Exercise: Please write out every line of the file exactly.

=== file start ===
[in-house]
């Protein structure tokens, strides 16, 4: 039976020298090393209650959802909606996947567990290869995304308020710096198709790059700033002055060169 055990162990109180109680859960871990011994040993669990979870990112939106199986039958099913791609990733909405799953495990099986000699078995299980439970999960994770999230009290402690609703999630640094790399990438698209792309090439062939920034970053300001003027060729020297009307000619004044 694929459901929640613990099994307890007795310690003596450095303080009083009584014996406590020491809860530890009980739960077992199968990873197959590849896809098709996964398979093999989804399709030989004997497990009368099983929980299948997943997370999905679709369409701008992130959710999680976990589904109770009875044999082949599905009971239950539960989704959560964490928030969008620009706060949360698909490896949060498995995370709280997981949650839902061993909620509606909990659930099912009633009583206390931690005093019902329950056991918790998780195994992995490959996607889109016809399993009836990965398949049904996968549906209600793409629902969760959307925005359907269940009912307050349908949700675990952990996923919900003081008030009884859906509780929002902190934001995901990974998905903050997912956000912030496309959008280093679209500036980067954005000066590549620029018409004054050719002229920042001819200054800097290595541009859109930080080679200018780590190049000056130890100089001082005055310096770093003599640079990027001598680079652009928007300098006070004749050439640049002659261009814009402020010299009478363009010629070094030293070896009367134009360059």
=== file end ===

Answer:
[in-house]
């Protein structure tokens, strides 16, 4: 039976020298090393209650959802909606996947567990290869995304308020710096198709790059700033002055060169 055990162990109180109680859960871990011994040993669990979870990112939106199986039958099913791609990733909405799953495990099986000699078995299980439970999960994770999230009290402690609703999630640094790399990438698209792309090439062939920034970053300001003027060729020297009307000619004044 694929459901929640613990099994307890007795310690003596450095303080009083009584014996406590020491809860530890009980739960077992199968990873197959590849896809098709996964398979093999989804399709030989004997497990009368099983929980299948997943997370999905679709369409701008992130959710999680976990589904109770009875044999082949599905009971239950539960989704959560964490928030969008620009706060949360698909490896949060498995995370709280997981949650839902061993909620509606909990659930099912009633009583206390931690005093019902329950056991918790998780195994992995490959996607889109016809399993009836990965398949049904996968549906209600793409629902969760959307925005359907269940009912307050349908949700675990952990996923919900003081008030009884859906509780929002902190934001995901990974998905903050997912956000912030496309959008280093679209500036980067954005000066590549620029018409004054050719002229920042001819200054800097290595541009859109930080080679200018780590190049000056130890100089001082005055310096770093003599640079990027001598680079652009928007300098006070004749050439640049002659261009814009402020010299009478363009010629070094030293070896009367134009360059």